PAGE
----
36x46 inches | oil finger painting and knife on wood board
It is the day of the Festival of Seven Queens and a girl, dressed as the Poetess, is framed as she heads out to the procession. Around her shoulders she is wearing a leafy shawl that grew in her closet of living clothes, where plants sprout into wearable outfits. Two hundred years in the future, where she lives, cultural mergences have created new traditions and garments.
This future global holiday honors and celebrates the female leaders—the Seven Queens—that ended the era of human-on-human violence across the planet. This young girl is wearing the outfit of her favorite queen: the Poetess. On the night of the festival, women across the world wear these handmade glowing headdresses and walk with candles, whispering.
Her turban looks almost like a serpent coiled around the top of her head, and the headpiece appears to have light coming from within it. This glowing fabric is the same material that Fuchsia Shamanka wears in the painting that will accompany this one at my show in May (Ritual in Pairing). The Shamanka is another one of the seven queens; each queen represents a continent.
My Process: These textile-inspired pieces were painted from life. First I sewed pieces of paintings onto fabric and then backlit them with a lamp. The model was also painted from life: her name is Billie Klein. She posed for eight hours in my studio.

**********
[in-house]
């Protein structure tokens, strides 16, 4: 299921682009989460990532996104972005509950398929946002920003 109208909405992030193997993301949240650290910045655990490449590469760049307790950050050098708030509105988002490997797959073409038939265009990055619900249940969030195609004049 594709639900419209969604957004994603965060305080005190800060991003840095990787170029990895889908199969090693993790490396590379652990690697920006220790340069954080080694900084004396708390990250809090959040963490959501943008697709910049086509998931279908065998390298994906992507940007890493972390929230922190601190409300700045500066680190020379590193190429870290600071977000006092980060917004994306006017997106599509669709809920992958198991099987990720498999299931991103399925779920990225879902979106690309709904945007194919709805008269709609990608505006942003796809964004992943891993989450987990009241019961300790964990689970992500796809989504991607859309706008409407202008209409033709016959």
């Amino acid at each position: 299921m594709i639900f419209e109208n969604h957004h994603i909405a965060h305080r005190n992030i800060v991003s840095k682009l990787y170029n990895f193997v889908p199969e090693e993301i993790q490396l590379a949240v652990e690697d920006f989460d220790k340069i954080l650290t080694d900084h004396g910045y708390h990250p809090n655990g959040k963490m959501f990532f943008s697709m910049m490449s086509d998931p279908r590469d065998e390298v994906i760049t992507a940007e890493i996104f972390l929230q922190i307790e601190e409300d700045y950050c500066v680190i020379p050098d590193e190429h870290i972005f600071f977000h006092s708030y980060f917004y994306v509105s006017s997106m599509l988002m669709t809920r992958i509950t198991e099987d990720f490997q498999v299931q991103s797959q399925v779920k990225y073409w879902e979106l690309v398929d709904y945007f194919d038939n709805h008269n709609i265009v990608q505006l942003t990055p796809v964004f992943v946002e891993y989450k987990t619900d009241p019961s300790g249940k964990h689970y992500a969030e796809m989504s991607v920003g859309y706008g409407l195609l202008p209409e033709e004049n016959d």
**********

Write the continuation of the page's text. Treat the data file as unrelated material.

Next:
The dark side of her face is in such a shadow that very nuanced shades of a low contrast colors define her features. The paint texture is unexpectedly dramatic upon close inspection—smooth skin is depicted with highly textural dabs of finger painting. The glowing effects make her starkly different from the clayish, earth tone palette that frames her.
This is a finger painting on canvas but the frame within a frame was made with a palette knife painted onto the wooden board itself. The reason I picked this frame style is that it reminds me of the printing patterns in the marbled endpapers of old books. This design feels like history itself, like time passing. In this case it’s time passing into the future. I have visualized this possible festival—this ceremony, the extraordinary women, the post-violence world. It is my job as an artist to render my dream first, to create a visual design that calls this reality into existence.